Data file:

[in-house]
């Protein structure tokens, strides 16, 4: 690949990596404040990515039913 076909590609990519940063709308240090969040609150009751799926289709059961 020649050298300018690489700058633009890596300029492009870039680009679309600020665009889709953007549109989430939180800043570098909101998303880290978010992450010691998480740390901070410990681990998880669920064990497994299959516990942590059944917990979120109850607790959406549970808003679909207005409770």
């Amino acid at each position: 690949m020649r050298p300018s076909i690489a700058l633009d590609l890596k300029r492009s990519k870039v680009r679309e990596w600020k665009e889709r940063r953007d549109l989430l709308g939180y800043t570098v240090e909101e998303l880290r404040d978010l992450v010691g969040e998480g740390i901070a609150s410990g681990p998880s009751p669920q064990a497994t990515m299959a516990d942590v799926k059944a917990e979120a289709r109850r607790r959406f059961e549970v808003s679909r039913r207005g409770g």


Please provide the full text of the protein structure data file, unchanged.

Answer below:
[in-house]
């Protein structure tokens, strides 16, 4: 690949990596404040990515039913 076909590609990519940063709308240090969040609150009751799926289709059961 020649050298300018690489700058633009890596300029492009870039680009679309600020665009889709953007549109989430939180800043570098909101998303880290978010992450010691998480740390901070410990681990998880669920064990497994299959516990942590059944917990979120109850607790959406549970808003679909207005409770």
């Amino acid at each position: 690949m020649r050298p300018s076909i690489a700058l633009d590609l890596k300029r492009s990519k870039v680009r679309e990596w600020k665009e889709r940063r953007d549109l989430l709308g939180y800043t570098v240090e909101e998303l880290r404040d978010l992450v010691g969040e998480g740390i901070a609150s410990g681990p998880s009751p669920q064990a497994t990515m299959a516990d942590v799926k059944a917990e979120a289709r109850r607790r959406f059961e549970v808003s679909r039913r207005g409770g």